Tuesday, March 13, 2007

What does it all mean? Does Virilio even want us to know?

In “Indirect Light”, Virilio continues with the style we discovered in “The Third Interval.” By this style I am referring to the manner in which he invents or redefines words without ever providing the definitions he attributes to them. It appears to me that he intends much of his argument to be understood through the deep meaning these words hold, but by obscuring and condensing his message with these complex and hard to comprehend words he is making it much less accessible than it could be. He uses many 'clarifications' of words that are themselves extremely hard to interpret. However, many of the words are reoccurring and some seem to relate to others so there must be order and structure to this chaos, but without further explanation there is a very high barrier to understanding.

Despite all the confusion, I think I got glimpses of what Virilio is trying to say. When he talks about indirect light it seems like he is referring to the light captured by a video device being transported somewhere else and illuminating some display in real-time. In a sense, this display is being lit by the light captured elsewhere and therefore it is not the same light. Virilio combines this with the fact that displays and video recording devices are becoming more ubiquitous so that every surface and space can be a display and everything in space is recorded. I don't necessarily agree that this real-time capture to display explosion will really happen though because live feeds are extremely boring and worthless 99.9% of the time. In general, most of life is not worth reproduction. For as far into the future as I can predict I see people being more entertained and captivated with pre-scripted recordings or at least edited and selected 'reality.' Reality TV shows are a great example of this: they film all the time and only select a very small portion of the footage that is interesting and compelling enough to show the viewer. Even with this highly selective, non-real-time process, many of these shows are still boring in my opinion.

That being said, I don't really know if that is what Virilio was trying to say because it seems like he tried his hardest to make it hard to understand him. It would be interesting to see an updated version of these ideas though because since he wrote this in 2000 YouTube and online video in general has really taken off. I don't know how YouTube would fit in with his argument though because although it broadcasts videos all over the world in real-time, none of the videos are actually live feeds. On a similar train of though I wonder what he thinks of streaming video such as webcasts and what he would say about students that never go to class and prefer to simply watch the webcasts.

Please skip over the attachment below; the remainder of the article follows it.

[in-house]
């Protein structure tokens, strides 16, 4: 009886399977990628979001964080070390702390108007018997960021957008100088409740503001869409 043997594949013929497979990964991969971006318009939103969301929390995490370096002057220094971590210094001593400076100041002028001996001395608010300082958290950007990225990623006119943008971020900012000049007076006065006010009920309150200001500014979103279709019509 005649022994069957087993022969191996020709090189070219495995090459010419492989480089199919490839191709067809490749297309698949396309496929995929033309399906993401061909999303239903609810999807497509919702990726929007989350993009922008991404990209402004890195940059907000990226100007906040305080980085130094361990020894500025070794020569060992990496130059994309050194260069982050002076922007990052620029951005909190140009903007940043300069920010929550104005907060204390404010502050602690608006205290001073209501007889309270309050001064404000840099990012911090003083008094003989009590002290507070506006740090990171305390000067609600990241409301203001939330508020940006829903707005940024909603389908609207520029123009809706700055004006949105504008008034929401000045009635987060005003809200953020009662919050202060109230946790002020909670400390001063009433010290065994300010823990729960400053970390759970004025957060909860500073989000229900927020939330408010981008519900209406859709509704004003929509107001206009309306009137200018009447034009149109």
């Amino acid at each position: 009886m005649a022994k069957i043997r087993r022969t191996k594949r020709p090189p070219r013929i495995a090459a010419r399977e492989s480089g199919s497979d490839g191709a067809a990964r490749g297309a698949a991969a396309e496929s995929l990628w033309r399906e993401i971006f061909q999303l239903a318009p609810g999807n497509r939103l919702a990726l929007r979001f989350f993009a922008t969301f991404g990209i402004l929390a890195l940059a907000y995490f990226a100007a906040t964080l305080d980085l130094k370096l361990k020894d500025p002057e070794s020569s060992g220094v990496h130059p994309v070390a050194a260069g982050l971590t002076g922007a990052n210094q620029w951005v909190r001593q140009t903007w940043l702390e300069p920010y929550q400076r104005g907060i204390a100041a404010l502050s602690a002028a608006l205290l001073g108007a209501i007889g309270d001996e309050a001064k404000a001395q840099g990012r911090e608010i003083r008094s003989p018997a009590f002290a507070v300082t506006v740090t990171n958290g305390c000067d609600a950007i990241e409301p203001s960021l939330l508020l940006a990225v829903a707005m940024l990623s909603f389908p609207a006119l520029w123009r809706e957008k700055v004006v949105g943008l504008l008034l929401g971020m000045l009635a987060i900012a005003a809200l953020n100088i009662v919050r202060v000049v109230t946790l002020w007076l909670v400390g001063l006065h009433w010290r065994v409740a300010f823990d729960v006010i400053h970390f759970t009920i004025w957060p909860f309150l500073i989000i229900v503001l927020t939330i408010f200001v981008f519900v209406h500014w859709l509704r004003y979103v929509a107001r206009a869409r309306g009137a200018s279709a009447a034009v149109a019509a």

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Blogger Devaansh Shah said...

I hate it when I am corrected, but at times one has to be humble. And it was in Wednesday's lecture that I had to face the wrath of being corrected. (rambling!!!) the point I am trying to make is, it was only on wednesday, that I found out that this work is translated from french. so the terms that he uses, may have some meaning in french, most likely none in english

3/15/2007 11:39 AM  
Blogger Shyam said...

I agree reality tv is boring but there are other things about life that can be interesting to capture. For example, man's landing on the moon was seen by a lot of people on tv and that actually happened. It was reality. Anything live is usually preferred to something recorded by most people. Another example would be any sporting event. People would rather see it live and know that those things are happening right as they are seeing it. Even movies are edited and are not real, but often times movies are judged by people based on how REALISTIC it was.

3/16/2007 8:16 PM  
Blogger Alex K said...

It seems that Virilio tries to be scientific by creating terms for what he is trying to explain. However he does fail to define any of the terms and we, the readers, are forced to examine the little context that is given in order to try to understand what the terms mean. I don't think the translation has much to do with the style this has been written, but I do wonder what the translator was thinking while translating this (unless Virilio did it himself).

3/17/2007 1:41 AM  
Blogger Guillermo Murga said...

I was wondering how the translation could have lost some of original meaning Virilio was trying to say, and perhaps it doesn't make sense in English. But, I think he used such scientific terms that are hard to comprehend as a defense mechanism. If he sounds smart, the readers will probably think he knows what he is talking about and believe him. By sounding "smart", he is this to persuade readers about his text.

3/19/2007 12:32 AM  

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